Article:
Once the ballot is issued, a makeshift voting booth is located in the corner behind a white sheet, strung up with string to a nearby bench. The ballot box, a clear plastic bin sealed with plastic ties on the corners, is on the floor in the middle of the room, within sight of all. In theory, the process is sound, democratic, and transparent. In practice, the challenges of making this system work well in Somaliland – or, probably, any place facing the particular constellation of issues that Somaliland faces – are significant. Our experiences over the day will reveal as much.
In addition to the polling station staff, agents for each party – Kulmiye, UCID, Rays, Waddani, Dalsan, Umadda, and Xaqsoor – are seated along the walls of the room, the goal of increased transparency clearly in mind. No one without official credentials, with the exception of voters, should be inside the polling station at any time. In particular, men with guns should remain outdoors. But that rule, too, we found lacking in practice.
In total, that means at least eleven people should be inside the station at all times, in addition to the requisite voting materials. The ballots are large and complicated, essentially 11×14 sheets of paper. With all the necessary tables, chairs, and benches to accommodate these people, and most stations little more than a twelve-foot by twelve-foot room, space is limited.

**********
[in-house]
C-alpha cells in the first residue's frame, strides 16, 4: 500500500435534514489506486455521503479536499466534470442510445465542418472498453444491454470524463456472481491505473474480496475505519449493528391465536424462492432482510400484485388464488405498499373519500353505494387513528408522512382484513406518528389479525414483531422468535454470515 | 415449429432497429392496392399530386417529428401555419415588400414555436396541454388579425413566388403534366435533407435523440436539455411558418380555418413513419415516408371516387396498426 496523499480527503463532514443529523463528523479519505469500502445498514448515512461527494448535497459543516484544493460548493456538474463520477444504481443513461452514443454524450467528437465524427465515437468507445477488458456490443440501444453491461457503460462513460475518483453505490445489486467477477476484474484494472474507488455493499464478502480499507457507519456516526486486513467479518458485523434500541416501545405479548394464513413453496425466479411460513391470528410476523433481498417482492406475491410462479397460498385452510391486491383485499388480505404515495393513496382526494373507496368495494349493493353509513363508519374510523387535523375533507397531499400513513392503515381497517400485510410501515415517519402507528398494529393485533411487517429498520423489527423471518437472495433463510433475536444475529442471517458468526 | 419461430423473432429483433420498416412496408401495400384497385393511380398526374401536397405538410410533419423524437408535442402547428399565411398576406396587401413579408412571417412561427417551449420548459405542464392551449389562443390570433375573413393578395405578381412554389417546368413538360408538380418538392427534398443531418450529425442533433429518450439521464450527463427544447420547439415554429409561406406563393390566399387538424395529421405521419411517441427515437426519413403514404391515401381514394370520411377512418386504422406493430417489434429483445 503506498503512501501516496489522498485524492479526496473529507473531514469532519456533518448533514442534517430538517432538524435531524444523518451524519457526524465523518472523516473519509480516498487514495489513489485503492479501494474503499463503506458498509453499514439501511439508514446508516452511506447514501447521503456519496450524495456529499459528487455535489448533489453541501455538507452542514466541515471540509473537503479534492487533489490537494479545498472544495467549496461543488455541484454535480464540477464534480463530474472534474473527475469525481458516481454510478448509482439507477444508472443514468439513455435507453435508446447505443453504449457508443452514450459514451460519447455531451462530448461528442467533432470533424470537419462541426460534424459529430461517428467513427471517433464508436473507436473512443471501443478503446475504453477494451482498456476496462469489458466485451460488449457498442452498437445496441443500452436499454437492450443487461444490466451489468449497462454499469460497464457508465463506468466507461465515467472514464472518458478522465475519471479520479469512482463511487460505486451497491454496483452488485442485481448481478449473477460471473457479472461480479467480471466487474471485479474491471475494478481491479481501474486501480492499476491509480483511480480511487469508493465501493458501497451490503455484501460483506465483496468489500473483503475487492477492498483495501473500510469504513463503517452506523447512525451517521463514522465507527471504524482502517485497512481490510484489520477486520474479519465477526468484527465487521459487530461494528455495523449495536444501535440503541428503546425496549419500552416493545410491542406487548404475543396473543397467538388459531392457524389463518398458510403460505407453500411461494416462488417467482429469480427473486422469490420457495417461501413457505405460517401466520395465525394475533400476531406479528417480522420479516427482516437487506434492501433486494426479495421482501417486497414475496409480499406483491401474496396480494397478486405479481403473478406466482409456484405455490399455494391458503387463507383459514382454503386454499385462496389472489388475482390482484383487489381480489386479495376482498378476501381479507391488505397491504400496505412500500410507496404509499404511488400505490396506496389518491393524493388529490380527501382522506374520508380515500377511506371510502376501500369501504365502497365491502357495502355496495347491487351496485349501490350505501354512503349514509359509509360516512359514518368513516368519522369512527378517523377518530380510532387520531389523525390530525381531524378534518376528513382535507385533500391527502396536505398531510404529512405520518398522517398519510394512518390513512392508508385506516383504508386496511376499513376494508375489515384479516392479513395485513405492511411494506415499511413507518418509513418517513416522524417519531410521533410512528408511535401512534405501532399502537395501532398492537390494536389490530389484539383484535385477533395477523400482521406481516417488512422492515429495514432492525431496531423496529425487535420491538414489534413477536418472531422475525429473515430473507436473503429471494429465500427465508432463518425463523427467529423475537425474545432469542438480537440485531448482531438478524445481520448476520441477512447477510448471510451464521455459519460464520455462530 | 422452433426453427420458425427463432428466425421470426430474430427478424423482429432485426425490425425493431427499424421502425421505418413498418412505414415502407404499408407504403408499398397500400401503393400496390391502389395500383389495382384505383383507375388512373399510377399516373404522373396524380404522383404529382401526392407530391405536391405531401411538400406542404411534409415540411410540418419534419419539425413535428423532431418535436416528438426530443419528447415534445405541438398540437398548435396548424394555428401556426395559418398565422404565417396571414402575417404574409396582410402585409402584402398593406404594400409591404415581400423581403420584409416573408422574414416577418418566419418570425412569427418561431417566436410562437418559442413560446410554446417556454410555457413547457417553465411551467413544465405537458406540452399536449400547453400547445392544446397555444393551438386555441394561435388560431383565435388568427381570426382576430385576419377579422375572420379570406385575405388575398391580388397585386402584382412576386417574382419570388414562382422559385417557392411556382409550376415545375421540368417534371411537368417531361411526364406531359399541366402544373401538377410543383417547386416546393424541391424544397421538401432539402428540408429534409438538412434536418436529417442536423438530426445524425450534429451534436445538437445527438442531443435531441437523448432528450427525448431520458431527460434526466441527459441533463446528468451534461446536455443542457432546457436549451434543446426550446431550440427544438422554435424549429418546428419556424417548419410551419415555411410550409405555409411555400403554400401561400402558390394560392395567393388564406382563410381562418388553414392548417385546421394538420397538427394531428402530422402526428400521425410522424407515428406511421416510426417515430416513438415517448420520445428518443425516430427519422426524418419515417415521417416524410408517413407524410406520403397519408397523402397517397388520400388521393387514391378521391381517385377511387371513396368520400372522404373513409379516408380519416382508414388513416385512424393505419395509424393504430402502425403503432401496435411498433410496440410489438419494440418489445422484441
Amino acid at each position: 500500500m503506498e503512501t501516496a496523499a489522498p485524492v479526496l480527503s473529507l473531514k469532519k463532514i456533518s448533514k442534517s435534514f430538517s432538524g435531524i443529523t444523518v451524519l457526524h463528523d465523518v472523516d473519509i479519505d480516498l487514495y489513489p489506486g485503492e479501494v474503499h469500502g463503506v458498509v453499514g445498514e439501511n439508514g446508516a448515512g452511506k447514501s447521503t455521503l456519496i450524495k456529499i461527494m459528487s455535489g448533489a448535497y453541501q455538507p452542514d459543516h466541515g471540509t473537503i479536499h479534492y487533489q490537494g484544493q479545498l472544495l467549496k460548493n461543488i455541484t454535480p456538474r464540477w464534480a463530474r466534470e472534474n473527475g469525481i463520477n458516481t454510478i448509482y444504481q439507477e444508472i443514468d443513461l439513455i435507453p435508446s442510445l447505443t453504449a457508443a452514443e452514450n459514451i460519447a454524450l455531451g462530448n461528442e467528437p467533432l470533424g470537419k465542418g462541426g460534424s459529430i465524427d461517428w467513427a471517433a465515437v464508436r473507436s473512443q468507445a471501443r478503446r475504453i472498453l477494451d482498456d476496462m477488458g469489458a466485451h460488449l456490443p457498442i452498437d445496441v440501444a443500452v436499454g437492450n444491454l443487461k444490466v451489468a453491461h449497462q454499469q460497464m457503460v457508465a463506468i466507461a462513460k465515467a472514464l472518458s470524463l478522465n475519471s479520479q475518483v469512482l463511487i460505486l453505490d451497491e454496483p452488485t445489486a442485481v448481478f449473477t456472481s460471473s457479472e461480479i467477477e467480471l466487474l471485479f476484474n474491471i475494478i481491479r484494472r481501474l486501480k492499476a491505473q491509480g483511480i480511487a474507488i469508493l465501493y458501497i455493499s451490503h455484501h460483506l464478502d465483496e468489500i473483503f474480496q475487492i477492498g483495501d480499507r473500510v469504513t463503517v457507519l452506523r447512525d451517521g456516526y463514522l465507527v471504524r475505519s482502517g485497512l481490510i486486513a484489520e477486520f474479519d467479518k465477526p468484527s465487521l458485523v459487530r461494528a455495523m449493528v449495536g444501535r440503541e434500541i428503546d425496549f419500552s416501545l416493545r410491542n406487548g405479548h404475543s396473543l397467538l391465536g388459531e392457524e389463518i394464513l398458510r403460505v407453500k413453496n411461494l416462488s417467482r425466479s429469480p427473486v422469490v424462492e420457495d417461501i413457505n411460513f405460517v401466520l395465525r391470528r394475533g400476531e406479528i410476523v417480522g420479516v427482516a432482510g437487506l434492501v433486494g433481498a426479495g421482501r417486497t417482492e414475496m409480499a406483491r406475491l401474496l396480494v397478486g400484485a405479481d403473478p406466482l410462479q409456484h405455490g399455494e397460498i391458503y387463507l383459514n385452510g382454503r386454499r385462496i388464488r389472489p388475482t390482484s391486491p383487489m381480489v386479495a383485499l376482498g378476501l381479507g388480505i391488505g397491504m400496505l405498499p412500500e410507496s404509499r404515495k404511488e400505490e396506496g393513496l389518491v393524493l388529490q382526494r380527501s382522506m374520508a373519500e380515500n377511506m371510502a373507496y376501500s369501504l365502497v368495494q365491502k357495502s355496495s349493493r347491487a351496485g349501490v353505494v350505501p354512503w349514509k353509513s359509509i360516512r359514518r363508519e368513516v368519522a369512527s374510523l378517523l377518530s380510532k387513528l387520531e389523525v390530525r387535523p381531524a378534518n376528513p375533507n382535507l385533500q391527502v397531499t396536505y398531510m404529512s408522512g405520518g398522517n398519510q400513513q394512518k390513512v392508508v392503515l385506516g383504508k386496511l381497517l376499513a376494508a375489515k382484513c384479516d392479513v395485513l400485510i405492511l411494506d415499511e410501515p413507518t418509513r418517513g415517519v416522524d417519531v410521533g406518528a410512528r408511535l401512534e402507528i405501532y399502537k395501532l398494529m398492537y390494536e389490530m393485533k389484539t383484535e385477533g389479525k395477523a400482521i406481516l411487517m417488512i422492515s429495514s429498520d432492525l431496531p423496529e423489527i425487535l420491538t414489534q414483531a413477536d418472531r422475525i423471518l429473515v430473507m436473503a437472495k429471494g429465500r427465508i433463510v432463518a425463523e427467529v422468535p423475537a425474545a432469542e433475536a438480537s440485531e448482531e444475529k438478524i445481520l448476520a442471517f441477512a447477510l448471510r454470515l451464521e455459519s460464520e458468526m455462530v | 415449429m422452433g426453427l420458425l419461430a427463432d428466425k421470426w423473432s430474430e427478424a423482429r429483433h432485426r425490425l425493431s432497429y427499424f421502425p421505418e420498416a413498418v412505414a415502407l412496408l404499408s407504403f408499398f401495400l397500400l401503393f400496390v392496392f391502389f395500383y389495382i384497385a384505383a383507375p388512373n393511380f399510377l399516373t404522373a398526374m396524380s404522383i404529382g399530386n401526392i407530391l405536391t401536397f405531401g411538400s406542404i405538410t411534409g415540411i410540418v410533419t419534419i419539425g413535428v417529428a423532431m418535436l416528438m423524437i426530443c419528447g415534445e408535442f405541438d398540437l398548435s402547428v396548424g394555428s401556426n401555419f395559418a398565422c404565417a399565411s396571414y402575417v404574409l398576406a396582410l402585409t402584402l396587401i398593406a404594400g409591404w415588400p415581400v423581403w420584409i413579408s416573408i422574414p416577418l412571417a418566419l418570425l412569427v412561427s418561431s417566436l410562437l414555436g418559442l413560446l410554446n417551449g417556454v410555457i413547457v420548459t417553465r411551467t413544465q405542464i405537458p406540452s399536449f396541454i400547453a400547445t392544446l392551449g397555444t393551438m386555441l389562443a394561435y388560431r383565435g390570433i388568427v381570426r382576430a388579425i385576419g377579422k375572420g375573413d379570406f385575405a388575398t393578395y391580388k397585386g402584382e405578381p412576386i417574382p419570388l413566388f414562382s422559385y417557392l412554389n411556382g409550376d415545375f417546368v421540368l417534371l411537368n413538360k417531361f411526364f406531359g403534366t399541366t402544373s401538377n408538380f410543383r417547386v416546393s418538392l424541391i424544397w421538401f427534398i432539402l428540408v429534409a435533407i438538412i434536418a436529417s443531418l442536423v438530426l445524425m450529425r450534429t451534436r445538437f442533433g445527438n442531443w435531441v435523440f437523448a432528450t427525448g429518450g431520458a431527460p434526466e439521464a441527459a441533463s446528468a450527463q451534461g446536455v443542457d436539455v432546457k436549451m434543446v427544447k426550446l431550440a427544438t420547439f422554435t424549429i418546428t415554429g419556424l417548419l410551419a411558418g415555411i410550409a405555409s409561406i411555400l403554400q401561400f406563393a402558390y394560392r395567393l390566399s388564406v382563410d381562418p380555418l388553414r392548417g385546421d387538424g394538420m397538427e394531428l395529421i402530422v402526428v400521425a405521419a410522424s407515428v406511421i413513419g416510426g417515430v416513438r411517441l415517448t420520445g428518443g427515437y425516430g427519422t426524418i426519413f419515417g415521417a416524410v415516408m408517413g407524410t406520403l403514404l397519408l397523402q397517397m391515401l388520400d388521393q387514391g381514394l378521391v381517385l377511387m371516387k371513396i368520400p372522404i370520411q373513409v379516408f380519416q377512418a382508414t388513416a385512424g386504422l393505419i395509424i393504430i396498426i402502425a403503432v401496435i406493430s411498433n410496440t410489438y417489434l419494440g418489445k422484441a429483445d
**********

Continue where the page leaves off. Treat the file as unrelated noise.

Nada and I enter the first station and stand in the only available corner, still about 15-minutes until the polls open. The noise, chaos, and excitement outside is mounting while the polling station staff, mostly young university students and a mix of men and women, prepare the materials for what will be a very long day. When the voting finally begins, order is maintained for a time. Voters enter, have their fingers inspected, register in the logbook, and cast their ballot. At least, this is how it is supposed to work.
Virtually all of Somaliland is extremely rural and illiteracy is high – close to 80% in 2001 – so in these elections candidates and parties are identified by numbers according to the assumption that most people possess basic numeracy (an assumption rooted in the rise of cell phones, which are extremely popular and widely used across Africa, and patterns of day-to-day economic activity). However, even this system of numeracy is not understood by all and a high proportion of voters enter with small printed cards indicating their intended vote. When the card is presented to the chair, the ballot is filled out on behalf of the voter, confirmed by each party agent, and set into the ballot box. When so many voters use these cards, however, voter confidentiality becomes an important consideration; in our observations, probably close to 50% of all votes ended up visible to everyone in the room. Given the situation, this is a difficult issue to overcome.
We remain at the first polling station for thirty minutes before departing, filling out checklists and writing comments as we go. This is just the first station of the day: we have a list of twenty-five polling stations to visit in the next eleven hours. Unfortunately, what we do not have is a map, nor are there any road signs at all – roads themselves apparently missing – outside of the capital. This is a giant challenge in the planning process, considering that most of the polling stations are many miles apart over rough roads. Although our driver is able to identify several towns from the list, most are unknown to all. Even the Mayor of Salaxley, who we were finally forced to approach for help, couldn’t help us locate every station.